Saturday, February 09, 2008

Petunias Wave Hello Again

Saturday, February 9, 2008

Difficult for me to believe that I've been up since 4:30, it's now almost 11 AM and I'm still feeling behind in my schedule for today. Weekends here at Vermont Flower Farm are busy no matter now deep the snow is. I'm feeling a little better today but this cold virus that finally caught up with me seems to take a lot of energy with it. Hopefully in a couple more days I'll be back in shape.

I finally got to the second set of bird feeders this morning, half shoveling, half wading through the snow. I put fresh suet out and got the feeders filled save for the thistle feeder. I don't have to fill that one as often and can't recall where I left the bag of seed. The deep snows have forced scores of new birds here and they clean out everything in little more than a day. If you know what it costs for bird seed now, you have a good grasp of how much I enjoy the wild birds.

Yesterday I finished up a post on Wave Petunias but it appeared before the one named Feathered Flyers. That's because I started the petunia thoughts a few days back and never remembered where I left off until yesterday. Go back to that if you aren't on the email subscriber list as you probably haven't read it yet.

My point today is just to show what you can do with the Wave Petunias which are offered from Ball Horticultural Company. That's the company that produces the seed for these petunias no matter where you live or where you buy your plants. All these pictures enlarge with a simple "click". All the pictures are made available from Ball for promotion of their products. The pictures have been taken at various trial and display gardens they are affiliated with.

Planting the displays you see pictured here are slightly more difficult when you move into zones four or three because it's colder in the spring and it takes longer to get the plants well established. Some people try to purchase advanced packs and slightly over plant their containers or gardens to get them to fill in more quickly. It's actually a better approach than to try to add extra fertilizer and then end up with leggy plants that do not stand up well.

Because these petunias self prune, they flower all summer and will bring you lots of compliments. Planted within your gardens they spread nicely and draw quick attention to parts of your garden you wish to highlight. As you work you way through these pictures you'll notice

how easy it is to create dramatic compositions with annuals of different heights and textures. Perennials such as echinacea, helenium, or rudbeckia can serve as good back drops as can hollyhocks or any of the acteas.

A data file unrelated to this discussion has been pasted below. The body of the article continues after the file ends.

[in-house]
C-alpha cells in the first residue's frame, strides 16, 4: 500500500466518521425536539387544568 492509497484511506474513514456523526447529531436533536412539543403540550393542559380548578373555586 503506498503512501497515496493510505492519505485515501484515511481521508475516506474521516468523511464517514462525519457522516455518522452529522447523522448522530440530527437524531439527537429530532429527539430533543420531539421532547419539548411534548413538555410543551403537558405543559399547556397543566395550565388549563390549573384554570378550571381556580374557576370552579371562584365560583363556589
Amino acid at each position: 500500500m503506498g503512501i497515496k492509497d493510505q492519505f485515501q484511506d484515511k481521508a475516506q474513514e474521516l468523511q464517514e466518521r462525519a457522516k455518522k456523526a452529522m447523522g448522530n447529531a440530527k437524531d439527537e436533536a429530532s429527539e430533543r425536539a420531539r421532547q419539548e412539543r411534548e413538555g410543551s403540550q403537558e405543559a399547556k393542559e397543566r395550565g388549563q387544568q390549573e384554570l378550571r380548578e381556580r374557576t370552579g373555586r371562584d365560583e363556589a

We have seen an interest in dark black and brown foliages in recent years and that stark contrast as in the previous picture make the petunias stand out. You could accomplish the same thing with other annuals but petunias by the nature of their growth habit fill in quickly and are inexpensive.

Four blue jays are feeding outside my window right now but one new one is looking straight at me and shouting indeciferable jay language. I fear he is challenging my apparent laziness and that's enough for me. Back to the snow shovel for me!

From the mountain above Peacham Pond where the heavy snows of last Valentines Day can remain a memory that doesn't ever repeat itself as far as I am concerned.

Good catalog and magazine gardening today,

George Africa
The Vermont Gardener
Vermont Flower Farm


Connie said...

Just beautiful!The Wave petunias are amazing.
My favorite (non-Wave) petunias are called "Celebrity Watercolors." I grow them from seed each year because they aren't available in garden centers.

George Africa said...

Hi Connie;

Thanks for writing. If I wasn't still working full time I would certainly get a greenhouse going here. If energy costs continue to rise I will probably install an outside wood furnace and then I will have no excuse not to have a greenhouse, start flowers and grow vegetables.

I don't know how deep the snow is out there in Idaho but it's deep enough here that as I snowshoes today I constantly reminded myself not to fall over.

The birds are coming to the feeders in greater abundance because the deep snow has limited the food supply. Like evrything else, that cost has risen but we really enjoy watching them during the winter.

George Africa
The Vermont Gardener